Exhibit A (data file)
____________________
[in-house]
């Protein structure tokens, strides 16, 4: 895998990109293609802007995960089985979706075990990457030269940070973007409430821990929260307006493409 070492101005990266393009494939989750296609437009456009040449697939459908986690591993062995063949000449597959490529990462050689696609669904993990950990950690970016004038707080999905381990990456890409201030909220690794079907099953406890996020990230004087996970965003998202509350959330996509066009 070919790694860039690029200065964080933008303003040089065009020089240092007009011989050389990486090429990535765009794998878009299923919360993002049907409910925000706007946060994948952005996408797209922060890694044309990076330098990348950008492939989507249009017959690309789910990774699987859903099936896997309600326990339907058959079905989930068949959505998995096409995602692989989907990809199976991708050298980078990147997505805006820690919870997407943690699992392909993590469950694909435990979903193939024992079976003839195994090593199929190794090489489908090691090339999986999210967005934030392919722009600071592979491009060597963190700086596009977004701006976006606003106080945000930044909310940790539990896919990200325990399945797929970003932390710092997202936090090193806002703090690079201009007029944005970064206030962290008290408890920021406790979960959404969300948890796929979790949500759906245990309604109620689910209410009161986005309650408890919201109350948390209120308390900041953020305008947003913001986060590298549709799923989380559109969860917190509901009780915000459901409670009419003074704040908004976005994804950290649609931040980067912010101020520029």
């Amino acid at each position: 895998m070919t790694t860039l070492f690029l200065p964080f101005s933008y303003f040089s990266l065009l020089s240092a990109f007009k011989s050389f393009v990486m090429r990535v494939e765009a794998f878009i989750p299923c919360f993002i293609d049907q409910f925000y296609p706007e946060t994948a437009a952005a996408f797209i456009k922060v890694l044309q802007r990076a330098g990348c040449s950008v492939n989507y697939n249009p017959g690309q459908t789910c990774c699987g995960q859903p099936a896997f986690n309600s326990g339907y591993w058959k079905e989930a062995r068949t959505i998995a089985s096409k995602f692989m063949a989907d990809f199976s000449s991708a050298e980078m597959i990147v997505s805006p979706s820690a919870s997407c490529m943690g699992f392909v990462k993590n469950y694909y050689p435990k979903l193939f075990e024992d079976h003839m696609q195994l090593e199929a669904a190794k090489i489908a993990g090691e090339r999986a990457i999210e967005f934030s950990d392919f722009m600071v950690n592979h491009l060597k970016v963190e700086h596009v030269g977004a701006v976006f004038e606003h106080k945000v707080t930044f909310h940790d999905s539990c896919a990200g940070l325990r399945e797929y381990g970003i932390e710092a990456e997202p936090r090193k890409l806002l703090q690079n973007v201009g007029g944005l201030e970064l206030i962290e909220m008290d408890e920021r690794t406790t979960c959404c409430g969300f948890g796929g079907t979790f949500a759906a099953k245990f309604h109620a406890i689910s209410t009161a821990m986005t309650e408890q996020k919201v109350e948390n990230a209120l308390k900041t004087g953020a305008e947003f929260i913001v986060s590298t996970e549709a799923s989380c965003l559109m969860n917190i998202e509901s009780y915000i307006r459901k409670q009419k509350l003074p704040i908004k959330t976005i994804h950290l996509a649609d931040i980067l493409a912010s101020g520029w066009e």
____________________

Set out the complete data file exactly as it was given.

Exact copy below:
[in-house]
């Protein structure tokens, strides 16, 4: 895998990109293609802007995960089985979706075990990457030269940070973007409430821990929260307006493409 070492101005990266393009494939989750296609437009456009040449697939459908986690591993062995063949000449597959490529990462050689696609669904993990950990950690970016004038707080999905381990990456890409201030909220690794079907099953406890996020990230004087996970965003998202509350959330996509066009 070919790694860039690029200065964080933008303003040089065009020089240092007009011989050389990486090429990535765009794998878009299923919360993002049907409910925000706007946060994948952005996408797209922060890694044309990076330098990348950008492939989507249009017959690309789910990774699987859903099936896997309600326990339907058959079905989930068949959505998995096409995602692989989907990809199976991708050298980078990147997505805006820690919870997407943690699992392909993590469950694909435990979903193939024992079976003839195994090593199929190794090489489908090691090339999986999210967005934030392919722009600071592979491009060597963190700086596009977004701006976006606003106080945000930044909310940790539990896919990200325990399945797929970003932390710092997202936090090193806002703090690079201009007029944005970064206030962290008290408890920021406790979960959404969300948890796929979790949500759906245990309604109620689910209410009161986005309650408890919201109350948390209120308390900041953020305008947003913001986060590298549709799923989380559109969860917190509901009780915000459901409670009419003074704040908004976005994804950290649609931040980067912010101020520029």
């Amino acid at each position: 895998m070919t790694t860039l070492f690029l200065p964080f101005s933008y303003f040089s990266l065009l020089s240092a990109f007009k011989s050389f393009v990486m090429r990535v494939e765009a794998f878009i989750p299923c919360f993002i293609d049907q409910f925000y296609p706007e946060t994948a437009a952005a996408f797209i456009k922060v890694l044309q802007r990076a330098g990348c040449s950008v492939n989507y697939n249009p017959g690309q459908t789910c990774c699987g995960q859903p099936a896997f986690n309600s326990g339907y591993w058959k079905e989930a062995r068949t959505i998995a089985s096409k995602f692989m063949a989907d990809f199976s000449s991708a050298e980078m597959i990147v997505s805006p979706s820690a919870s997407c490529m943690g699992f392909v990462k993590n469950y694909y050689p435990k979903l193939f075990e024992d079976h003839m696609q195994l090593e199929a669904a190794k090489i489908a993990g090691e090339r999986a990457i999210e967005f934030s950990d392919f722009m600071v950690n592979h491009l060597k970016v963190e700086h596009v030269g977004a701006v976006f004038e606003h106080k945000v707080t930044f909310h940790d999905s539990c896919a990200g940070l325990r399945e797929y381990g970003i932390e710092a990456e997202p936090r090193k890409l806002l703090q690079n973007v201009g007029g944005l201030e970064l206030i962290e909220m008290d408890e920021r690794t406790t979960c959404c409430g969300f948890g796929g079907t979790f949500a759906a099953k245990f309604h109620a406890i689910s209410t009161a821990m986005t309650e408890q996020k919201v109350e948390n990230a209120l308390k900041t004087g953020a305008e947003f929260i913001v986060s590298t996970e549709a799923s989380c965003l559109m969860n917190i998202e509901s009780y915000i307006r459901k409670q009419k509350l003074p704040i908004k959330t976005i994804h950290l996509a649609d931040i980067l493409a912010s101020g520029w066009e």